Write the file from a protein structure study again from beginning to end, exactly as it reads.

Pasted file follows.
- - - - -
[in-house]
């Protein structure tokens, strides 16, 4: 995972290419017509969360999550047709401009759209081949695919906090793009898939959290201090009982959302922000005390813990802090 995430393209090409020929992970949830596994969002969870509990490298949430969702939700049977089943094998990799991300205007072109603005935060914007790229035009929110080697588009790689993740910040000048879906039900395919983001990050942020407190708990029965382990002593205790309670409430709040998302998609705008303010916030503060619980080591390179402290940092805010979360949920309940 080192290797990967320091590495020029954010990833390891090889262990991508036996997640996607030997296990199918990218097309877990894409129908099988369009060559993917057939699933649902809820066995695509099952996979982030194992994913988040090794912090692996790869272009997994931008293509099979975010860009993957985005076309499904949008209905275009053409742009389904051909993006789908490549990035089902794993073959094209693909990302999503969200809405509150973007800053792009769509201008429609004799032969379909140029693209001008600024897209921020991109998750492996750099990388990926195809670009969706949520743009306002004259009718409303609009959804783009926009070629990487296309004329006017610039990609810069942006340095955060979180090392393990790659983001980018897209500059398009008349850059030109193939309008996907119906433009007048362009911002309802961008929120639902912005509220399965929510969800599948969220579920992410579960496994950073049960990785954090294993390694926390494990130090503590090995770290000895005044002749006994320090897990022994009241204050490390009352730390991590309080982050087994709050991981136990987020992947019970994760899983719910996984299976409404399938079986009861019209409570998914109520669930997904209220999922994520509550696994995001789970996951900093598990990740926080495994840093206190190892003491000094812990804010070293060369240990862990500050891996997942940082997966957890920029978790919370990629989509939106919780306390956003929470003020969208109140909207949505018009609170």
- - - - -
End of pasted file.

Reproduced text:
[in-house]
């Protein structure tokens, strides 16, 4: 995972290419017509969360999550047709401009759209081949695919906090793009898939959290201090009982959302922000005390813990802090 995430393209090409020929992970949830596994969002969870509990490298949430969702939700049977089943094998990799991300205007072109603005935060914007790229035009929110080697588009790689993740910040000048879906039900395919983001990050942020407190708990029965382990002593205790309670409430709040998302998609705008303010916030503060619980080591390179402290940092805010979360949920309940 080192290797990967320091590495020029954010990833390891090889262990991508036996997640996607030997296990199918990218097309877990894409129908099988369009060559993917057939699933649902809820066995695509099952996979982030194992994913988040090794912090692996790869272009997994931008293509099979975010860009993957985005076309499904949008209905275009053409742009389904051909993006789908490549990035089902794993073959094209693909990302999503969200809405509150973007800053792009769509201008429609004799032969379909140029693209001008600024897209921020991109998750492996750099990388990926195809670009969706949520743009306002004259009718409303609009959804783009926009070629990487296309004329006017610039990609810069942006340095955060979180090392393990790659983001980018897209500059398009008349850059030109193939309008996907119906433009007048362009911002309802961008929120639902912005509220399965929510969800599948969220579920992410579960496994950073049960990785954090294993390694926390494990130090503590090995770290000895005044002749006994320090897990022994009241204050490390009352730390991590309080982050087994709050991981136990987020992947019970994760899983719910996984299976409404399938079986009861019209409570998914109520669930997904209220999922994520509550696994995001789970996951900093598990990740926080495994840093206190190892003491000094812990804010070293060369240990862990500050891996997942940082997966957890920029978790919370990629989509939106919780306390956003929470003020969208109140909207949505018009609170």